Since 1963, Doctor Who has regenerated into 12 unique forms. It takes mere moments for these Time Lords to regenerate into a completely new life. While most IT pros don’t have the esteemed privilege of fighting Daleks in a TARDIS, this continual reinvention has some important lessons in IT leadership development. For IT leaders and aspiring executives, assuming an entirely distinct form every few years could be the best hope of long-term survival.
There’s no doubt about it: Tech moves fast. As of 2016, 15 percent of all jobs in Toronto were based in the tech space, with the creation of 51,000 new jobs in technology since 2010. But Canadians aren’t worried—even though 62 percent surveyed believe that “technology will continue to disrupt the economy.”
IT leadership development
A study by Robert Half found that the most effective managers are likely to prize inventiveness, creativity, and vision. In other words, today’s IT pros are regenerating like a Time Lord.
Change in the IT industry and potential for disruption are hard to predict, but IT leadership development is a necessity to be prepared for. How can you stay relevant and competitive in your market and industry when both are constantly in flux?
There are three types of business regeneration IT pros need to be aware of: organisational, industry/market, and skills.
1. Organisational regeneration
Who doesn’t want to be indispensable to their organisation? Business coach Marsha Egan says that, in addition to job security, invaluable employees can enjoy the benefits of more raises, promotions, and opportunities when they get involved in special projects or strategy creation. “To become indispensable, you’ll want to dig deeper and really think about the work that matters to the company and its success. Tackle those projects first,” she told Forbes.
But what defines an invaluable employee? And how do you transform from “important” to “essential?” Robert Half research indicates that the most effective leaders make an effort to understand the big picture for their companys’ goals and their industry progress at large, in addition to the specific details of everyday work. This involves broadening exposure and aggressive pursuit of cross-discipline assignments.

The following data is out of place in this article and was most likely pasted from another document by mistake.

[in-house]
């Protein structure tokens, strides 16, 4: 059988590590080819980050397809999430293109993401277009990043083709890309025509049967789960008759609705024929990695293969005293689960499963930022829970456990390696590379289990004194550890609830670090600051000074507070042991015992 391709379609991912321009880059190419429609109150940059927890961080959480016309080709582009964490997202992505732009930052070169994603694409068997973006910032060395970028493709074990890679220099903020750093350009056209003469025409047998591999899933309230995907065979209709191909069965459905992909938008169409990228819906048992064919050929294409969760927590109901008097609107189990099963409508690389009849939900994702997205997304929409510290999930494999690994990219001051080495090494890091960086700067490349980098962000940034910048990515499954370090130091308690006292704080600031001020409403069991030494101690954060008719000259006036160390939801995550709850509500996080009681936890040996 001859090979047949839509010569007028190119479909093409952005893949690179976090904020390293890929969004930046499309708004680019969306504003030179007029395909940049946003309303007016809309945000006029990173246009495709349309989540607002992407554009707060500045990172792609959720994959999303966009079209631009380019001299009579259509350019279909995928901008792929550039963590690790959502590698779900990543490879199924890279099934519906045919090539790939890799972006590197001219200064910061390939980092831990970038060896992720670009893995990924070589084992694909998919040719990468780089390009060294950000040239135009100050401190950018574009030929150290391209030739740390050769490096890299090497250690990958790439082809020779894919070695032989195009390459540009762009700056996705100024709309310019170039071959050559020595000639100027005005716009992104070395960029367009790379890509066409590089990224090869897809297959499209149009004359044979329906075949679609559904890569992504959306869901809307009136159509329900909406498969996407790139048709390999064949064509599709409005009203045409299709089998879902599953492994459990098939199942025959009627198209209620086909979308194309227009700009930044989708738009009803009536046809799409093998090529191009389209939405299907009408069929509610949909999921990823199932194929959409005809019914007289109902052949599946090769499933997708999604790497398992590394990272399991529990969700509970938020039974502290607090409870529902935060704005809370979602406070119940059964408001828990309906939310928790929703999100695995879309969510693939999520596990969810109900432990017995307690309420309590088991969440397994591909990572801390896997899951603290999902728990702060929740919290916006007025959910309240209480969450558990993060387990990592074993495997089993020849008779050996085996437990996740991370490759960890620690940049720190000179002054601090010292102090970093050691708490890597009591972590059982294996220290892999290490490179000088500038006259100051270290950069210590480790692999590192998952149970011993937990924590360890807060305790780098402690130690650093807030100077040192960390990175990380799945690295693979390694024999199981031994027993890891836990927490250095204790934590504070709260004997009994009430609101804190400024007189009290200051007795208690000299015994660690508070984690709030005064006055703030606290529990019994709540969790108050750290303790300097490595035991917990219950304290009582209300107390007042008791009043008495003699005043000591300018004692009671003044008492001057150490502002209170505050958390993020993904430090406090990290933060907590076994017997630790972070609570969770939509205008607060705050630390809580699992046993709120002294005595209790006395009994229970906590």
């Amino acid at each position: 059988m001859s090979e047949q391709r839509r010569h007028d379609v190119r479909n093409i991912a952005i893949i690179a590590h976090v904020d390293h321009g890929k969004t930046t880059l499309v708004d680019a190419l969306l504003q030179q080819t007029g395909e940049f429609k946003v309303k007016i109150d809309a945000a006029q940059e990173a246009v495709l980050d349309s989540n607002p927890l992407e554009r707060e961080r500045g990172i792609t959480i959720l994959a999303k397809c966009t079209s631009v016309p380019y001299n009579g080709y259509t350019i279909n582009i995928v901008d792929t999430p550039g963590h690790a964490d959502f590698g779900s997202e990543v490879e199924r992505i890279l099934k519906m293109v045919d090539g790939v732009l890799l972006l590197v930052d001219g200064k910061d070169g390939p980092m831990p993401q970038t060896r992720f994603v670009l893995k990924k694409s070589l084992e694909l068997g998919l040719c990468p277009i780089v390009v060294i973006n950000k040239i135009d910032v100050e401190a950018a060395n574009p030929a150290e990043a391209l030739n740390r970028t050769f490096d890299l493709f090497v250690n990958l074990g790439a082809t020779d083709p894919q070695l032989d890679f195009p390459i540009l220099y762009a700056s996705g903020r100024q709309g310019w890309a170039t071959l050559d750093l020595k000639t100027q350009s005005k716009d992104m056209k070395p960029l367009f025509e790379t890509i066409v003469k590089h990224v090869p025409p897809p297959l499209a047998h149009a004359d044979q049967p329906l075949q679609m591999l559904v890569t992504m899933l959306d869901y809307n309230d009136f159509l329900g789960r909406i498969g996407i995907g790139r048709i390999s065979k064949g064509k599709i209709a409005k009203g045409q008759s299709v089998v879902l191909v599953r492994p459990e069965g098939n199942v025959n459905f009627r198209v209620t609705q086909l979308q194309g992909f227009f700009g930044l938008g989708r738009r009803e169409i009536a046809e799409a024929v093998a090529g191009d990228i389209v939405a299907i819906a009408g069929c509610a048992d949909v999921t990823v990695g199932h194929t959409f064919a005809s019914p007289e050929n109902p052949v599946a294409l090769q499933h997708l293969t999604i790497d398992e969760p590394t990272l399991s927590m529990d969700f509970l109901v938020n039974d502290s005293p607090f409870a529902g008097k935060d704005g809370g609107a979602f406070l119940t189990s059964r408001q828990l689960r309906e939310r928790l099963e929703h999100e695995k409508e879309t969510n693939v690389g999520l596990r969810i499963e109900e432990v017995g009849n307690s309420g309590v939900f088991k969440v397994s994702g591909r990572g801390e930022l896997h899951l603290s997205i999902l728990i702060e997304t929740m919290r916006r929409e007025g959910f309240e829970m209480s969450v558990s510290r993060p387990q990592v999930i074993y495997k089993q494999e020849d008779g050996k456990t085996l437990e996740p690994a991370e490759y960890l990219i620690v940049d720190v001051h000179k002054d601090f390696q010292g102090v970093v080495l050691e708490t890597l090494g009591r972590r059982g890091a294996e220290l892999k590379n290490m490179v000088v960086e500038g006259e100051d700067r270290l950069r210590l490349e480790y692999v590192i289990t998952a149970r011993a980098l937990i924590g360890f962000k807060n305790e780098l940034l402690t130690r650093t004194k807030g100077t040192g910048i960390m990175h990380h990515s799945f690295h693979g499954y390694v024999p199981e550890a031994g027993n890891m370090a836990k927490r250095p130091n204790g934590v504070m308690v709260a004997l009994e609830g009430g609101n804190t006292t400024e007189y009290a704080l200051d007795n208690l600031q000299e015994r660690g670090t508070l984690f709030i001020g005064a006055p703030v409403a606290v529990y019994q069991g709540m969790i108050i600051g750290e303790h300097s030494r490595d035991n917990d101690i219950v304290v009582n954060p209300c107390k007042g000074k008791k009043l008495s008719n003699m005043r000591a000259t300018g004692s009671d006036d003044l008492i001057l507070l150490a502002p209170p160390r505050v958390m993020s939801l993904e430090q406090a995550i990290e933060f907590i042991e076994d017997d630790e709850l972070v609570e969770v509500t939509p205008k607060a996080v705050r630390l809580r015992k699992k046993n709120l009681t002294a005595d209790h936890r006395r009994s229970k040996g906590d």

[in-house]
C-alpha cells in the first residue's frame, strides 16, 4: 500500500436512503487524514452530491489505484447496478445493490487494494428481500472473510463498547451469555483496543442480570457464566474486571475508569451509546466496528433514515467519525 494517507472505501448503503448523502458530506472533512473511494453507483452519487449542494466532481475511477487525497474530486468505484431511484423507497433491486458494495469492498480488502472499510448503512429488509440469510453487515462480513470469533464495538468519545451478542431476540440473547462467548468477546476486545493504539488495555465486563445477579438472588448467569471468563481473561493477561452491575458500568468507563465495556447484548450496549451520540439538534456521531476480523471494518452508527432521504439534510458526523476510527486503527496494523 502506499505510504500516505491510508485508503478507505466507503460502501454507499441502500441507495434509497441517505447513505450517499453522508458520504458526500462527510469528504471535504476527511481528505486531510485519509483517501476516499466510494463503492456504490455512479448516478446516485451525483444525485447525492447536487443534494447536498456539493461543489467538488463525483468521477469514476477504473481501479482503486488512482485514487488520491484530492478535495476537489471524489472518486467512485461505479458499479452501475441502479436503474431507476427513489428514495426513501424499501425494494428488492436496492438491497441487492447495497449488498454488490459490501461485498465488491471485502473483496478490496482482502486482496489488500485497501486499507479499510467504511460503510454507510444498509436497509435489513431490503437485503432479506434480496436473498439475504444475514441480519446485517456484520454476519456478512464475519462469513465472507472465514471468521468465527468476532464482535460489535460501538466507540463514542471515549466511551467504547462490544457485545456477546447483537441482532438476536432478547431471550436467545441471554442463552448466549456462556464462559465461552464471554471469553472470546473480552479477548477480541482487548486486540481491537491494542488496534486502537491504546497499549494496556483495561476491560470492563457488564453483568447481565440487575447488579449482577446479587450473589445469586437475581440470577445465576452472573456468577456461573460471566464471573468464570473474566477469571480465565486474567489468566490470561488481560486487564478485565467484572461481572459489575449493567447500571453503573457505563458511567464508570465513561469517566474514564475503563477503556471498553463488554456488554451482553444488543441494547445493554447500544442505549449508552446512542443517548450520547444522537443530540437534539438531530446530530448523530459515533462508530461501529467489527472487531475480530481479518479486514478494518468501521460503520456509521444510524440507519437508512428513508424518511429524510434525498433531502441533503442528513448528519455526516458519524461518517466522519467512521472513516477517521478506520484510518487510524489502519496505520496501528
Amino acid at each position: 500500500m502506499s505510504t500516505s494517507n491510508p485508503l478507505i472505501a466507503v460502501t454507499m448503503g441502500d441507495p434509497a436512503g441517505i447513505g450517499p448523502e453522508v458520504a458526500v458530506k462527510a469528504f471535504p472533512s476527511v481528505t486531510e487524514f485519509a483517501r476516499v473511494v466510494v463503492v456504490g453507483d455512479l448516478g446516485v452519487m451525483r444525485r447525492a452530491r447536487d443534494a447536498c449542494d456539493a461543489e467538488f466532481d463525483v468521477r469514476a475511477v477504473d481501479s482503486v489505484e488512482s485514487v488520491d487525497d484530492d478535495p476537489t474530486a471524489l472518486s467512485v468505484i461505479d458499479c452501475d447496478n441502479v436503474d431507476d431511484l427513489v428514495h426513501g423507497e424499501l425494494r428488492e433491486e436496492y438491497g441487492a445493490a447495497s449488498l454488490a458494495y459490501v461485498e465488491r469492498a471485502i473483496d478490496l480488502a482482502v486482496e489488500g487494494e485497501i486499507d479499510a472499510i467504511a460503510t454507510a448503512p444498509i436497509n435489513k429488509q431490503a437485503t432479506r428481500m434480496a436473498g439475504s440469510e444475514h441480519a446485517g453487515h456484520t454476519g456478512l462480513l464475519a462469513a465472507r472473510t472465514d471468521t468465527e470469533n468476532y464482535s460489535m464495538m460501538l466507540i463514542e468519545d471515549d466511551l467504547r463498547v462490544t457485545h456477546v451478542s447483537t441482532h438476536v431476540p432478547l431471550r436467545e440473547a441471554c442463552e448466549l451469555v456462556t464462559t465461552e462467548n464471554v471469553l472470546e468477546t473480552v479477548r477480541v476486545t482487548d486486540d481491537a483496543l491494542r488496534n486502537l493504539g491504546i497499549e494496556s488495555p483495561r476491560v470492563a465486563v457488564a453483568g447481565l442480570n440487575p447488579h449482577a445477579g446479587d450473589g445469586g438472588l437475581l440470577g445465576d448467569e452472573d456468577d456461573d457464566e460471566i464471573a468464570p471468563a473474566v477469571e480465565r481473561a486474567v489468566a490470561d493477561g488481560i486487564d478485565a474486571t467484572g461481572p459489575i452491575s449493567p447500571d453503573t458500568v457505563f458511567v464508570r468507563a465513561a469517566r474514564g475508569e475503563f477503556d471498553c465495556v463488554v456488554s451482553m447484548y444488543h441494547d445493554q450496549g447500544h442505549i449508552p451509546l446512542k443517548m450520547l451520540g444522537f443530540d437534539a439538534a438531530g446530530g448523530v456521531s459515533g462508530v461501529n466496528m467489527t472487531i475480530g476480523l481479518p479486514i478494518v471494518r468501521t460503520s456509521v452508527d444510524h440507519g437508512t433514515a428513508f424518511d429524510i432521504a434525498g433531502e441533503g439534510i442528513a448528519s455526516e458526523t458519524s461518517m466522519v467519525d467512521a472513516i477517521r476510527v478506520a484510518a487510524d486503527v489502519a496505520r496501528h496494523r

2. Industry (and market) regeneration
Regardless of whether they intend to stay at their current employers forever, IT leaders need to take a broader view of their industries. A second, super-important form of regeneration involves keeping a finger on the pulse of your industry—and your job market. This second form lends value to your employer and your career. Win-win, right?
A recent Capgemini study uncovered the factors that set apart organisations with the smarts to quickly launch digital innovations and transformation. Unsurprisingly, traditional companies in this category consistently outperform their peers in profit.
One example of a company at the cutting edge of industry regeneration is Nike, which is among the first customer-facing organisations to implement mass social customisation. Their customer-facing technology allows customers to design their own shoes, vote on existing designs, and share concepts with their friends. This innovative form of crowdsourcing strengthens customer relationships while also allowing Nike to mine “mountains of highly accurate customer data.”
Today, industry and market regeneration isn’t about understanding what your competitors are doing—though that’s a start. It’s about understanding emerging technologies and marrying these ideas with strategic values.
3. Skills regeneration
Advancements in technology are one of the primary reasons there’s been a doubled-down focus on employee learning in the workplace, according to Deloitte University research. When it comes to fostering a culture of employee learning, 84 percent of executives describe learning as “important” or “very important,” which has lead to the creation of a three-part model for professional development:
- Immediate: What do I need to support my success in the moment?
- Intermediate: What do I need to grow in my current role?
- Transitional: What do I need to grow in my career?
This model is on individuals as well as management, and millennials especially should always have these questions in the back of their minds. While IT leaders are likely to play an integral role in designing internal employee training opportunities, they shouldn’t wait on their employers to field opportunities to acquire new skills. Self-motivation is crucial, and a commitment to ongoing education doesn’t need to involve taking advantage of your company’s tuition reimbursement program.
Free, low-cost, and convenient resources for skills regeneration include:
Between online communities, massive open online courses (MooCs), and other open-source resources, technology has enabled IT leaders to take an active role in their own skills development.
IT pros should feel lucky they’re not actually subject to Time Lord-style regeneration when it comes to IT leadership development—but it can feel that way with how fast tech is moving and evolving. Instead of randomly assuming a new form, you have the opportunity to strategically regenerate yourself to rule your business, industry, and skills.